If I could wager a guess, it would be that you do not like conflict. Conflict feels icky. It can be painful, damaging, and impact your life and those around you in a negative manner. There do exist some people who gravitate towards conflict, perhaps getting the thrill of an adrenaline rush from it, but my guess is they are not the ones reading this article!

You are probably someone who has avoided conflict as much as possible, but nonetheless, it seems that conflict always seems to come back and rears its ugly head. In this article I hope to provide some insight into why we avoid conflict, beyond just because we don’t like it, why conflict avoidance might not always be the best thing, and finally to provide some insight into how to engage in disagreements with others.

Conflict Avoidance: Why we do it

Like we said earlier, conflict does not feel good, obviously. It raises tensions (or causes tensions that were already raised to snap). In some aspects of our life, avoidance really is the best way forward. The best way to avoid burning yourself is to not stick your hand in the fire.

Easy enough, right? However, we don’t have relationships with fire; fire doesn’t talk back. Fire does not have its own wills and emotions. Fire is not impacted by you not touching it. However, humans are a little more complex. We notice when we are engaged, yes, but also when we are not.

We communicate in words, but also in our actions and inaction. It is impossible to be near another human and not affect them in some way. If you stand next to someone too closely, they will, without thinking, probably take a step back. If you are in conversation and take a couple of steps backward, they will probably naturally step forward.

We communicate in words, yes, but the body language we convey, the words we don’t say, and the tone we use we call meta communication. Conflict is so often about this meta-communication level being misunderstood or ignored.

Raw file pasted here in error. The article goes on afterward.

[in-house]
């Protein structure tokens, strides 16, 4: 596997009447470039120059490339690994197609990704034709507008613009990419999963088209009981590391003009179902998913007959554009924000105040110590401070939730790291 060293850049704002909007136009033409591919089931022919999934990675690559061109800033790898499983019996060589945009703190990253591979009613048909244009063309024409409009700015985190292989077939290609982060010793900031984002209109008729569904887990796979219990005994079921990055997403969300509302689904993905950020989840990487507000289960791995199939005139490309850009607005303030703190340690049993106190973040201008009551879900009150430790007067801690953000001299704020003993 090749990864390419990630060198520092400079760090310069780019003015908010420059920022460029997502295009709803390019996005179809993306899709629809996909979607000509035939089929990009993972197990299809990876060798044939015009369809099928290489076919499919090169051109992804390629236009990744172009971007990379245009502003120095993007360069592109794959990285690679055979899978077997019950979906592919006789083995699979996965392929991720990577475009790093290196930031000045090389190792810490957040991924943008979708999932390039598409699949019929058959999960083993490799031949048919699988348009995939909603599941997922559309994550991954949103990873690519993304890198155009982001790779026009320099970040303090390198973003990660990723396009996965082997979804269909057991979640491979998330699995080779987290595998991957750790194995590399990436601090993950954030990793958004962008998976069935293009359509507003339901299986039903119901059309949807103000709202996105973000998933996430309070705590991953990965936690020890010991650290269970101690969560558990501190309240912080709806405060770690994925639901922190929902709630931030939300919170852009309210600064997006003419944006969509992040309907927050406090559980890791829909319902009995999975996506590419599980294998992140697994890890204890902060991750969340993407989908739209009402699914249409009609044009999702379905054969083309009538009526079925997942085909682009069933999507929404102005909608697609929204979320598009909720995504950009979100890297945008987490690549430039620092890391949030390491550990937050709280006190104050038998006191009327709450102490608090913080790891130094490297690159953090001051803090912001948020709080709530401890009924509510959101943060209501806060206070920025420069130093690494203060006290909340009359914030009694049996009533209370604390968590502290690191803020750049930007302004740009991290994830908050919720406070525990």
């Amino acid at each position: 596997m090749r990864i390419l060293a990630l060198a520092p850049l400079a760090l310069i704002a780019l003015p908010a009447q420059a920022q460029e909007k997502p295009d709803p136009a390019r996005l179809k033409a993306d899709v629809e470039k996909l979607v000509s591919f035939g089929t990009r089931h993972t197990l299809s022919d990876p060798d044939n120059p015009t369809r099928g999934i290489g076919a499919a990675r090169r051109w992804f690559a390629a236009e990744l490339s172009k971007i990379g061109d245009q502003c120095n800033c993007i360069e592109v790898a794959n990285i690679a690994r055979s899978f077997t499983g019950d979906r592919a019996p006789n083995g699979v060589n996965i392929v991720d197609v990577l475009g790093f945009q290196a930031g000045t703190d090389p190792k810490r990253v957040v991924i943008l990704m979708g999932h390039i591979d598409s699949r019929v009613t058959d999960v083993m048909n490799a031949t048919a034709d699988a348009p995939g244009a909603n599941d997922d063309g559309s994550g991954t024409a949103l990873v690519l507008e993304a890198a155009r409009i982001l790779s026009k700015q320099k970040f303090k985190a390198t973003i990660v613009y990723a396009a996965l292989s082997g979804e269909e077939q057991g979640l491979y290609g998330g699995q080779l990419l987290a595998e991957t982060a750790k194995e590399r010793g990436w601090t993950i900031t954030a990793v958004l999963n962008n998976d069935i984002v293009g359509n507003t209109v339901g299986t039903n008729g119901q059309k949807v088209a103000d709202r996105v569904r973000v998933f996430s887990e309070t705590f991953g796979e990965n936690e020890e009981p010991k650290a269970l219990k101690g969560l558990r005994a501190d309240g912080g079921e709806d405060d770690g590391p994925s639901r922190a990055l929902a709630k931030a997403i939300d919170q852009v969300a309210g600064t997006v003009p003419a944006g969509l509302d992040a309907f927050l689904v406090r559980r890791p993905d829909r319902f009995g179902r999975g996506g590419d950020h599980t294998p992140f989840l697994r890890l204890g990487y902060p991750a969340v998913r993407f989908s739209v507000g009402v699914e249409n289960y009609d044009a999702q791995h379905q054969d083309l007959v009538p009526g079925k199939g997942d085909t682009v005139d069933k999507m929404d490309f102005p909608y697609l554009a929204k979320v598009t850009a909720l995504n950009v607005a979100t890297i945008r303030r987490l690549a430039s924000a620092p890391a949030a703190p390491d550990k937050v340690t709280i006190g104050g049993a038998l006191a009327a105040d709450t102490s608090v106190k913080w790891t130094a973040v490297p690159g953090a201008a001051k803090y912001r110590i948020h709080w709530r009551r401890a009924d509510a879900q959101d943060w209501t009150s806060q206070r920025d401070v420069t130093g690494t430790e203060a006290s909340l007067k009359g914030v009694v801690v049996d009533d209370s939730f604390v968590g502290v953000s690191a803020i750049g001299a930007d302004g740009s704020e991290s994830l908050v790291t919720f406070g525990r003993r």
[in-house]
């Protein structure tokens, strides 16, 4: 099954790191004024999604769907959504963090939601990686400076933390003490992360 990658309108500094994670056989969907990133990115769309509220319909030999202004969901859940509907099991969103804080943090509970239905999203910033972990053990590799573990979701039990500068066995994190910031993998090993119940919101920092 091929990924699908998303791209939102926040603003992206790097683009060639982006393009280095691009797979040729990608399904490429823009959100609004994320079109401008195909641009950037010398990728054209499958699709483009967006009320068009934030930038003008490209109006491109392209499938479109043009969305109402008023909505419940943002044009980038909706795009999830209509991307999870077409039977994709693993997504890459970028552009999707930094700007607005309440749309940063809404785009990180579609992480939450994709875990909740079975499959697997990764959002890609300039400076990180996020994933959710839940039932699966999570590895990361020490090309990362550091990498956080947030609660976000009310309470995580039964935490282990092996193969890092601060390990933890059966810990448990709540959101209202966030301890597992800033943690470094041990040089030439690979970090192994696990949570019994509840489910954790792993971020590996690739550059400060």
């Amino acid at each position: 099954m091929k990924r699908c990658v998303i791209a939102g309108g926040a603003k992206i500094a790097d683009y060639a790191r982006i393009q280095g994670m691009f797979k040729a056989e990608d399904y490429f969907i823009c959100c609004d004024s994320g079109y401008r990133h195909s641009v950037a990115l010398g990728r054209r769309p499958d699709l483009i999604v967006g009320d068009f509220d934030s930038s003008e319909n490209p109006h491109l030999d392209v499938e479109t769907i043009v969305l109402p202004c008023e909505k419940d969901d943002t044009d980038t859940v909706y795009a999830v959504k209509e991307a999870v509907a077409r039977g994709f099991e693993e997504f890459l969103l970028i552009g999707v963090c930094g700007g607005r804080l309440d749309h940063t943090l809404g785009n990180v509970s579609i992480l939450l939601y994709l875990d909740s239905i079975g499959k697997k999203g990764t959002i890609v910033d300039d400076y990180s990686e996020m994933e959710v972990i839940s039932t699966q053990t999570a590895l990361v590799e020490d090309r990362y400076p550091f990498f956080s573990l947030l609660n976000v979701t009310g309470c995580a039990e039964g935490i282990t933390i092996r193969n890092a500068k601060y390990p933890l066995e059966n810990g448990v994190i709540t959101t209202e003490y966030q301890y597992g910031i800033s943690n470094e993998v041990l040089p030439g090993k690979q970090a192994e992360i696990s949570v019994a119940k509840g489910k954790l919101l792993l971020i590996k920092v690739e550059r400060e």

A major part of why we avoid conflict is that we forget that we will be the same person in the future. This may seem an obvious statement, but so often we recognize we will not be able to avoid conflict forever. It’s akin to the expression “a bird in the hand is worth two in the bush.”

We tend to think that putting off conflict will be better. “That’s a problem for “Future Spencer” to handle” we might think to ourselves. The problem is this: “Future Spencer” is just me. So often we forget this simple truth and mortgage our contentment and have to pay it back worse later.

Avoiding conflict protects us in the presence. In a sense, we don’t know what the future will hold, so we protect our sense of self now because the emotions of conflict are so hard to handle. Conflict threatens our sense of self-esteem and self-efficacy and sense of who we are.

Especially if we are defined in many ways by our relationships, engaging in conflict would threaten our very sense of identity. Thoughts like “if I avoid conflict with my mother I will still be loved and therefore OK” cross our minds, if not explicitly, then implicitly.

Conflict avoidance often stems from how we learned to relate to family members at a young age. Maybe there was no such thing as “healthy conflict” in your household, with the smallest of arguments leading to major fights. Or perhaps you were put in a role wherein you were the placater or the peacekeeper within your family.

Your role was not to share your own will but to protect the emotions of everyone else. This was unfair to you, and now as an adult, you struggle to state your will. Let’s now take a look at why this might not be the best approach to continue to use going forward.

Why we shouldn’t avoid

On the surface, avoiding conflict does make a lot of sense. However, there are many reasons why conflict avoidance can be damaging in the long run. The simplest reason may be that the longer we take to address an issue, the worse it almost always becomes. Sometimes this is very concrete: if you don’t pay your speeding ticket on time you will have to eventually plus a penalty.